Fri. Nov 27th, 2020

South Africa begins deporting mostly African migrants

The Department of Home Affairs said it had followed “due process,” adding that “the affected foreign nationals have already been transferred to Lindela Repatriation Centre.

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South African authorities have begun deporting 20 refugees and asylum seekers who were part of a months-long sit-in protest against xenophobia, the Home Affairs department said Friday.

They are mostly from African countries and demanded to be resettled outside South Africa.

“The deportation of these foreign nationals follows a successful law enforcement operation which was undertaken by the Department Inspectorate officials, supported by South African Police Service (SAPS), the City of Cape Town and the departments of Social Development and Health, at the temporary facility at Paint City in Bellville, Cape Town.”

The deportation of the 20 foreign nationals followed “due process” and was confirmed by the court on Monday and Tuesday in terms of the immigration laws of the country, the Home Affairs Department added.

Year-long protests

Their sit-in began outside the offices of the UN’s refugee agency (UNHCR) in Cape Town in October 2019.

Hundreds of people took part in the protest campaign which lasted five months, and saw the migrants occupy a church where they were given refuge.

At the time the migrants said they did not feel safe because of xenophobic attacks in South Africa’s townships, and that they were treated poorly and discriminated against.

Since 2008, there have been sporadic outbreaks of xenophobic violence targeting foreign nationals from the rest of the continent in townships across the country. Migrants are often targeted in the communities where they live, accused of stealing jobs and resources.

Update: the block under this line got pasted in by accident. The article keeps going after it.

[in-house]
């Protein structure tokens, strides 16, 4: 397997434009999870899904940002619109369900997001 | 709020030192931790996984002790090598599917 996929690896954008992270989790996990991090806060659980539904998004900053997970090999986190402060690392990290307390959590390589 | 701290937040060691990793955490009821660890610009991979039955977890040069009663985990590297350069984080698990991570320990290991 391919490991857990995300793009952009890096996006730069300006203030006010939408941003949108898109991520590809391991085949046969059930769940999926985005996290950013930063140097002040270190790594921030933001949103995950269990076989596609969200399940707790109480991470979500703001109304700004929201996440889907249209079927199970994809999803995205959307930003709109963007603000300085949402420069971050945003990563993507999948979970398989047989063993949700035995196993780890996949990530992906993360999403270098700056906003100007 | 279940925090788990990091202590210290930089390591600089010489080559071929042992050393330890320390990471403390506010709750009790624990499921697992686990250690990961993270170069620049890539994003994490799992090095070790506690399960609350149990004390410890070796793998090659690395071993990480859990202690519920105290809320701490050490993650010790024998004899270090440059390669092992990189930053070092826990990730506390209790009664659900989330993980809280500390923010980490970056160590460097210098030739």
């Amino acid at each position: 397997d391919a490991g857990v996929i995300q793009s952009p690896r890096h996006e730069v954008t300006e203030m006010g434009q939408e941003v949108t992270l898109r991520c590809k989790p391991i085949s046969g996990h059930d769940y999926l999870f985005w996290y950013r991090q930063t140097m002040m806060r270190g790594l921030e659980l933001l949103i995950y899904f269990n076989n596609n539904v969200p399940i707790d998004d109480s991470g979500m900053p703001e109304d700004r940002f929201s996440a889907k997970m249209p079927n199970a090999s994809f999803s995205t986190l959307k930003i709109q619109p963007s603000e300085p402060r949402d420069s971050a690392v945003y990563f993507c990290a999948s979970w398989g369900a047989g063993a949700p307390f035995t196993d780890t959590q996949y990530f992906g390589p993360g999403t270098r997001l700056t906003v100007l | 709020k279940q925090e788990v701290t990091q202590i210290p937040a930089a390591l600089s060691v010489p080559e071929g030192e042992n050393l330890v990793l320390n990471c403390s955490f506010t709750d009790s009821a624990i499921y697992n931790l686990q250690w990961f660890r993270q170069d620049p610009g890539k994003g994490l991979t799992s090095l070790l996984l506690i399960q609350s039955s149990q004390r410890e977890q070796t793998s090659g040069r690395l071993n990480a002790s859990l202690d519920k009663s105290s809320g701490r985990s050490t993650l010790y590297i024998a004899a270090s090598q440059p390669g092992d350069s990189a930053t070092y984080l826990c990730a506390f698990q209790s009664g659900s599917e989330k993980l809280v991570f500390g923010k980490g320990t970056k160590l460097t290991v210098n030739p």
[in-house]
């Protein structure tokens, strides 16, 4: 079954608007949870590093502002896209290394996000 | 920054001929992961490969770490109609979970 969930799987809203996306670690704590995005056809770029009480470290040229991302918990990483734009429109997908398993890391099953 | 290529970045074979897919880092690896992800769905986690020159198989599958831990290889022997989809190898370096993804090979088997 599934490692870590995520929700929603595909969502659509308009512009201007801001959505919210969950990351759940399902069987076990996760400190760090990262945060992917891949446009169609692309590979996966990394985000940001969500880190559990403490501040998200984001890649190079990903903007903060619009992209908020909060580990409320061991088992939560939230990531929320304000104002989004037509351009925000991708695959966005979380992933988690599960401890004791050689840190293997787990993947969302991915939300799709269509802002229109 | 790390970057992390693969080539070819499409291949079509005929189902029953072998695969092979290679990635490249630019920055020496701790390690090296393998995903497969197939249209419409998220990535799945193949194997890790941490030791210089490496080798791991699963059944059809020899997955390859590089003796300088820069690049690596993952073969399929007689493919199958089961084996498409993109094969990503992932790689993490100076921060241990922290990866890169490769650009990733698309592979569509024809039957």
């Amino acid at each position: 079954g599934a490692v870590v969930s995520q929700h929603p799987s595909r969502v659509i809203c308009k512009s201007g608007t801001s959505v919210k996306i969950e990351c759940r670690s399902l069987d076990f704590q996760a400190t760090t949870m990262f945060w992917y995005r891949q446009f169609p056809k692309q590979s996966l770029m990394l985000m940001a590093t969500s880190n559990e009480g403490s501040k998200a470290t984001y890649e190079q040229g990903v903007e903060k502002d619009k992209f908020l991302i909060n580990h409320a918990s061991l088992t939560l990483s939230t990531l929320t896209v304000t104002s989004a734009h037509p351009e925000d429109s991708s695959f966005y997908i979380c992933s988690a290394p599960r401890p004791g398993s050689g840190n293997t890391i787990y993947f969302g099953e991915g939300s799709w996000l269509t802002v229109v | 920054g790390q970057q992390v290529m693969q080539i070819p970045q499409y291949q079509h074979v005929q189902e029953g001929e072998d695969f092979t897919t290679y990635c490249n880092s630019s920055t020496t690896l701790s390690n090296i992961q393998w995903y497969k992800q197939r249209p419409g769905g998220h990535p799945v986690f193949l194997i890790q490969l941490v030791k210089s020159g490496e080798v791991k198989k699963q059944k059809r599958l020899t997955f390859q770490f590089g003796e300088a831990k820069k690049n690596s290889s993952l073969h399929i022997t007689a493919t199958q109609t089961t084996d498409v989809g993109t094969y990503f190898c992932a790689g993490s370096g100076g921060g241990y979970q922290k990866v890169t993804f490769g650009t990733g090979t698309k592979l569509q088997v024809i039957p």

A Burundian national said she fled unrest in her home country years earlier for South Africa, a place where she thought she was safe, but was attacked and raped by a man who remained at large.

Authorities did not disclose the names nor the destination countries of the 20 people being deported, but said Canada was the preferred choice of those being deported.

The Department of Home Affairs said the affected foreign nationals have already been transferred to Lindela Repatriation Centre for deportation purposes.

eThekwini attacks

The Department also expressed concern at the events that took place in eThekwini earlier this week, where businesses owned by foreign nationals were closed down after being attacked.

“We wish to remind citizens that there are foreign nationals who are in the country legally and are allowed to conduct business in terms of the applicable laws of the country. As such, they should not be unfairly targeted simply on the basis of their nationality. South Africa has immigration laws to deal with illegal foreigners.”

The Home Affairs department urged all South Africans to not take the law into their own hands but to report any illegal person they encounter to law enforcement and Home Affairs immigration officials.

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South Africa’s asylum system in numbers

  • 18,104 asylum applications made in 2018
  • 88,694 people have refugee status in South Africa
  • Less than 1 in 6 applicants granted refugee status
  • 142,548 backlog of asylum cases home affairs considering in 2017

Source: Scalabrini

Mass deportations in May

In May, Bongani Bongo, chairperson of the Portfolio Committee on Home Affairs of Parliament, confirmed during a visit to the Lindela Repatriation Center in Gauteng that more than 900 undocumented migrants from Southern African countries were deported to their original nations.

The visit came after 37 illegal foreigners escaped from the center.

More than 900 of people were deported to Mozambique, Zimbabwe and Lesotho and we’re left with about 500 people, he said.

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